Babies leave you in no doubt when they want feeding. You can’t miss that piercing newborn baby cry. Parents get tuned in very quickly. My Mother loved to tell the story that after my birth in the South London Hospital for Women on London’s Clapham Common (Now a Tesco’s supermarket) she could pick out my cry from the babes in the shared nursery down the corridor…..and she was right! Babes are programmed for growth! Peter tells us it should be just like that for us as Christians. It’s really important that our children get the right nourishment, the ‘five a day’ fruit and veg once they have grown beyond milk, and all the other good things that make for a balanced diet.

In the Christian life we are to scream for sustenance just as loudly and consistently as does a newborn babe. What is that sustenance? Peter tells us it is “Pure spiritual milk” (New International Version) or “The pure milk of the Word” (Authorised Version.) Two words really matter: Pure means “Unadulterated”. Milk that is free from imperfections equates to Bible input that is free from culturally contrived excuses for making the Scriptures say something that they clearly don’t say. After one sermon a lady asked her friend ‘Why did the preacher spend 20 minutes trying to explain why the passage didn’t mean what it clearly does mean?” The second is the one the old Authorised Version translates “Of the Word” and the NIV translates “Spiritual.”  The Greek means “Spiritual” but is very close to the term “Of the Word”. My favourite commentary on this passage says “Milk of the Word seems to express the intention more accurately.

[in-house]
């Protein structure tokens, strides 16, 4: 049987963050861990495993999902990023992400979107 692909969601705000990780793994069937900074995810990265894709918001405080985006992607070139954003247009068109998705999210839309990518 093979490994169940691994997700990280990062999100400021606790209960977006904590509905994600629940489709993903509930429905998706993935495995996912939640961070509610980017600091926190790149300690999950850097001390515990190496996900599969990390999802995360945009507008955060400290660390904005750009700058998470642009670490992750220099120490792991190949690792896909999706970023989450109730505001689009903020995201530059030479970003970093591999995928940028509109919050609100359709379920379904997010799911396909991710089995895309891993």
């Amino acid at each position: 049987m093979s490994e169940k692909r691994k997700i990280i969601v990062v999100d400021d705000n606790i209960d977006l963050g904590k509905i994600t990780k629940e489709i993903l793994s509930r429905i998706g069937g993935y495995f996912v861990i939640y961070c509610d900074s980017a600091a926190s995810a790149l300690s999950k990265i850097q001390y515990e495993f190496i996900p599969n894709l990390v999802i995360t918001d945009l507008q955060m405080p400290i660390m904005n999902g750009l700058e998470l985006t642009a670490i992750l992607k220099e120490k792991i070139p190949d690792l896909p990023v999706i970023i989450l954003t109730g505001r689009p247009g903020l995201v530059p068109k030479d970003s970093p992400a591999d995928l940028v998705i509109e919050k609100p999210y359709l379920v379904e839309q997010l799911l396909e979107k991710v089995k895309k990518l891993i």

What Peter is telling the new Christians is simply this: They need the Scriptures to grow, so they should scream out for the pure Word of God and don’t be fobbed off by politically correct man-made counterfeits.

Get real…..and get rid of the things that don’t belong. Grow up….and don’t be satisfied with anything less than the Word of God whether read at home or faithfully preached Sunday by Sunday.

Our children, like children in every family, loved to have their height measured….”How much have I grown, Mum?” God grant us the same hunger to grow up in our faith and in the character of our Lord Jesus Christ.

The Very Revd Robert Key